Voice-First Bots and the Future of IVR
Lately I’ve been fielding lots of questions about interactive voice response (IVR) platforms. As background, my firm, Opus Research, was one of the few technology analysis firms to pay constant and consistent attention to IVRs during the years when email and then, in rapid succession, e-commerce websites, mobile apps, and chat all arose to capture and divert their share of calls.
Over the past two years, “conversational commerce” has taken on a new meaning as bots on messaging platforms made their presence known. These text-based tools are hardly conversational, and yet they have captured the hearts, minds, and communications habits of Millennials and “Centennials” (or members of Generation Z, the kids who have come of age this century), who prefer to take command of digital domains with their digits.
And yet, voice-based conversations continue to grow. Some of them, admittedly, never make it to an IVR. When an individual summons Siri, Alexa, or Google Assistant with the respective wake-up words, they initiate actions that, more often than not, are completed without “going off-hook” (i.e., initiating a phone call). Each of these intelligent assistants (which Opus Research often refers to as “metabots” because they are not front-ending an individual brand or dedicated contact center, as your average IVR does) is able to answer questions, hail a car share, book a table at a local restaurant, or buy a movie ticket.
Among the 10,000-plus skills developed for Alexa and the thousands of skills developed for Google Assistant are conversational commerce offerings from banks, hotel chains, retailers, and makers of consumer packaged goods, which have moved beyond mere trials and integrated voice-first bots into their mix of e-commerce channels.
Even though these voice-first conversations do not bring call volume to existing contact centers, we are told that the minutes logged on IVRs and live agents continue to show impressive growth. How can that be? When will the bubble burst? How does a voice app developer or customer service representative prepare for the inevitable shift in demand from spoken words to text and to interfaces that include selections from rotating carousels, radio buttons, or emojis?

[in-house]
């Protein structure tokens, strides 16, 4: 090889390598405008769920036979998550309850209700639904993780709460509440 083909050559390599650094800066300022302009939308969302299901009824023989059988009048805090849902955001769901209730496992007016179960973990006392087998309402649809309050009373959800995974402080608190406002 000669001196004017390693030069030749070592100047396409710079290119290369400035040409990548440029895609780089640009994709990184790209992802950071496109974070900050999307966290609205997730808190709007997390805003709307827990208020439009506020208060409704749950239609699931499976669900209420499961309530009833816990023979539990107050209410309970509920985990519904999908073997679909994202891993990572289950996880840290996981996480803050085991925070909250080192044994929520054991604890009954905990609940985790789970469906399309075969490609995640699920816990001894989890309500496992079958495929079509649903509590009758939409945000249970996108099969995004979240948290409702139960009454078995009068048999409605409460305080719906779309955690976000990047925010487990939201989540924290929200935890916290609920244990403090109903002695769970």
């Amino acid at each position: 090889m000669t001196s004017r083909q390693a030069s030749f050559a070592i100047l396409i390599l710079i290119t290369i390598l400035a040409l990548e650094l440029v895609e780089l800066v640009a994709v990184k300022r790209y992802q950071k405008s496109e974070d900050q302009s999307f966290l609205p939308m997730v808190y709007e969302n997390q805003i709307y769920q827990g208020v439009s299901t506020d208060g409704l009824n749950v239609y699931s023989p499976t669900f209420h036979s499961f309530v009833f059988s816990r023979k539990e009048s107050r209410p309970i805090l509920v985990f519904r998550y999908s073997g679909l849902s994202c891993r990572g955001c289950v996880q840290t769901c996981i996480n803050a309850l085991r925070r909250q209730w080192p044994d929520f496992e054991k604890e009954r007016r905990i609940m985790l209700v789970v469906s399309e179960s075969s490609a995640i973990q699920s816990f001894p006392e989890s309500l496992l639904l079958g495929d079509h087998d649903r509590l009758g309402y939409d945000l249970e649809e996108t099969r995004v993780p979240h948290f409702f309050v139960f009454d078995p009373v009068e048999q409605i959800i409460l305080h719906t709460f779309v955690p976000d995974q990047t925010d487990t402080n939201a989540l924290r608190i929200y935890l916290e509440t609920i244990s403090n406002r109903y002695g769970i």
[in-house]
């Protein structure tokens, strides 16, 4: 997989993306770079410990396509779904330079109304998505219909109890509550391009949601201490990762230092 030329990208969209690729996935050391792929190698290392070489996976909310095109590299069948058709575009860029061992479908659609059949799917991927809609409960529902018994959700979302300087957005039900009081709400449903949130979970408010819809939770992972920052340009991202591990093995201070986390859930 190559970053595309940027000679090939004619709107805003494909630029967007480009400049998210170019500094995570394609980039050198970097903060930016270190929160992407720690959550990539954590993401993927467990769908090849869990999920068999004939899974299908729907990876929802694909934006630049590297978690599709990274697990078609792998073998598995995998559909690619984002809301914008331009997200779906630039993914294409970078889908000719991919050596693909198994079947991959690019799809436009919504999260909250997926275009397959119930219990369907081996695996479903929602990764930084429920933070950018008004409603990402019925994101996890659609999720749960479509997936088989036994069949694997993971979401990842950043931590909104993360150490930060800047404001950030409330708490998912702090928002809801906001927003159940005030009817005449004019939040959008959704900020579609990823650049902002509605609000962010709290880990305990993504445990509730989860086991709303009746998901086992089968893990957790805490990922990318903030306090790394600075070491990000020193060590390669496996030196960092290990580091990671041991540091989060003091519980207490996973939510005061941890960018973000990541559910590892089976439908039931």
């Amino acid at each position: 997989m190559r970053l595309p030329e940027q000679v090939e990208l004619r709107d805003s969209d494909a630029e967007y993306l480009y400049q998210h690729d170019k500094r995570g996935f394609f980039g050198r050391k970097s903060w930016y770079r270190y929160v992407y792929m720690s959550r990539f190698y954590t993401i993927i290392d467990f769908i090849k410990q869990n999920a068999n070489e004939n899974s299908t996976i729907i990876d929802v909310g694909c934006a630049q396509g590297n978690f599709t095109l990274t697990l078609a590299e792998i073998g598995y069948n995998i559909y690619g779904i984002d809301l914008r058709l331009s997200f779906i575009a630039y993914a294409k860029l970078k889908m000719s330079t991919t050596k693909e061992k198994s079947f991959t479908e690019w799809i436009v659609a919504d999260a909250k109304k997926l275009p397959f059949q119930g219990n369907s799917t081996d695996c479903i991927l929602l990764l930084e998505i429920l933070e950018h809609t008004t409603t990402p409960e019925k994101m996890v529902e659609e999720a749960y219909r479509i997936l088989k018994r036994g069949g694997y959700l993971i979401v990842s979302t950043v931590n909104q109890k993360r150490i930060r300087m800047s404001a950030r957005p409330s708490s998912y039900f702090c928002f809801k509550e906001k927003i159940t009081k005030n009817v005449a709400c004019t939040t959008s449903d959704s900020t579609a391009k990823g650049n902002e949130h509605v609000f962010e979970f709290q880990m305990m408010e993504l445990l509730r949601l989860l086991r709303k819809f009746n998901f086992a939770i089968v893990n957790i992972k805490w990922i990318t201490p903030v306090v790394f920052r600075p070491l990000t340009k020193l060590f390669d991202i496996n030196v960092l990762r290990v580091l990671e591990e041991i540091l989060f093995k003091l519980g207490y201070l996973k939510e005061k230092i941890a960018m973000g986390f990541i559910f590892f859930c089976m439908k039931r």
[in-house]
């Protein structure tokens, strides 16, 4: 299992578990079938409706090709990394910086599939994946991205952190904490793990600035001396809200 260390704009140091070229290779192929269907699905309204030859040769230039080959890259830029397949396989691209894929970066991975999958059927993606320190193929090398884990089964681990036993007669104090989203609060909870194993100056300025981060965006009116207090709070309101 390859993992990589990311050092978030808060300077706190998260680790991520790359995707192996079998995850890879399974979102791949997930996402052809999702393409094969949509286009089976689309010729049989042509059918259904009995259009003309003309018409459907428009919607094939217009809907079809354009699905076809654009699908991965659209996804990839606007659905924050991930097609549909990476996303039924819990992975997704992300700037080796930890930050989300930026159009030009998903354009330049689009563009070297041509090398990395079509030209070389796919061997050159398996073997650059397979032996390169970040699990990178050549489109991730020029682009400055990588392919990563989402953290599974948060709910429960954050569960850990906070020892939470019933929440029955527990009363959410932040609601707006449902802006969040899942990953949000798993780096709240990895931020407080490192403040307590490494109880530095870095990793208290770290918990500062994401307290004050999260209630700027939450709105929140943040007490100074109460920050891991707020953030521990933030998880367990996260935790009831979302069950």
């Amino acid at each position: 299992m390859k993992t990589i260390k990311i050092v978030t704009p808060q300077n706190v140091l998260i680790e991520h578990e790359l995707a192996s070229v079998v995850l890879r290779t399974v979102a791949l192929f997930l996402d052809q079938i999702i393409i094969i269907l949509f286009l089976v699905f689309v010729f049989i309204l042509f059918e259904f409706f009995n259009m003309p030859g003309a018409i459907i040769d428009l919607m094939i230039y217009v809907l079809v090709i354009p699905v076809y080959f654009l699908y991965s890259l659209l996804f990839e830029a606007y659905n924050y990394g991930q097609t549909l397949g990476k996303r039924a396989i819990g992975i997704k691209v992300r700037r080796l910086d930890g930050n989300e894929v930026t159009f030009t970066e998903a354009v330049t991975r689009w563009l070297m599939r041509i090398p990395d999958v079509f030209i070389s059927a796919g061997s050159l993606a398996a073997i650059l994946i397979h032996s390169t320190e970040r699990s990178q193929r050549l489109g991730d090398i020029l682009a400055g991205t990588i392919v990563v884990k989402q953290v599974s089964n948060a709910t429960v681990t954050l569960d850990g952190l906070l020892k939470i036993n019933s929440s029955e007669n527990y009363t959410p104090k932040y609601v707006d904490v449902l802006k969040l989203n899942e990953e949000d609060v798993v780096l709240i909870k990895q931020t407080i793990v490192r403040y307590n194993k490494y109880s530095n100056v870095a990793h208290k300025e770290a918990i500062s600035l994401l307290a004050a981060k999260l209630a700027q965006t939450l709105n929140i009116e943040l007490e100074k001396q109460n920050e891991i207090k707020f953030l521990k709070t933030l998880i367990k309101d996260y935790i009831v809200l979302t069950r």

The good news is that the growth of metabots has made voice-first technologies and speech processing cool again. I, for one, no longer have to explain what I’ve been doing with my life for the past 10 years in terms of the “computer that answers the phone and talks to you when you call your bank, cable company, wireless carrier, or airline,” only to hear the inevitable “I hate those things.”
For every person who complains how Siri never recognizes what she says, or who says he’s run out of new things to ask Alexa, there are dozens more who say their kids spend the evening playing games over the Echo, or who find that “OK Google” are the first words out of their mouths when they get up and want to hear the news, plan their day, or turn on the lights in the kitchen. They’ve been conditioned to expect successful outcomes from their conversations with machines.
That sort of success somehow makes speech-enabled IVRs and the “How may I help you?” interface familiar, tolerable, and useful. The results are measurable. Contact center administrators, CX professionals, and other keepers of the IVR report fewer hang-ups and higher levels of containment as callers can talk to IVRs using their own words to describe what they want and then get things done.
What’s more, the older generation of speech technology professionals has forgotten more about dialogue design, turn taking, tagging, and recognition of intent than the tens of thousands of bot developers have yet learned. As they solved the problems of “speech-enabling” IVRs near the turn of the century, they defined the conventions and best practices associated with good voice user interface design. Today’s new crop of conversational interface design specialists can benefit from the wisdom that was gleaned designing for much more primitive, single-purpose computing environments.
Those pioneers can literally go back to the future, dust off their Ph.D. theses with their talk of neural networking, computational linguistics, and natural language understanding, and feel the rush that comes when we know that our extra years of education have not gone to waste.
And now digital commerce activity has come home to roost in the IVR—or, more accurately, the voice app on a generic server or the ASR/TTS API on some third-party cloud. Far from reaching the end of their useful lives, IVRs are providing the comfort food for the digital generation. When you think of a friction-free interface, free of special controllers or devices, what comes to mind is someone or something that you talk to and that understands you. In spite of the proliferation of devices and modalities, the speech-enabled IVR has proven to be just that.
Dan Miller is the founder and lead analyst for Opus Research.
Both are important, but in today's increasingly voice-first world, which one is more so?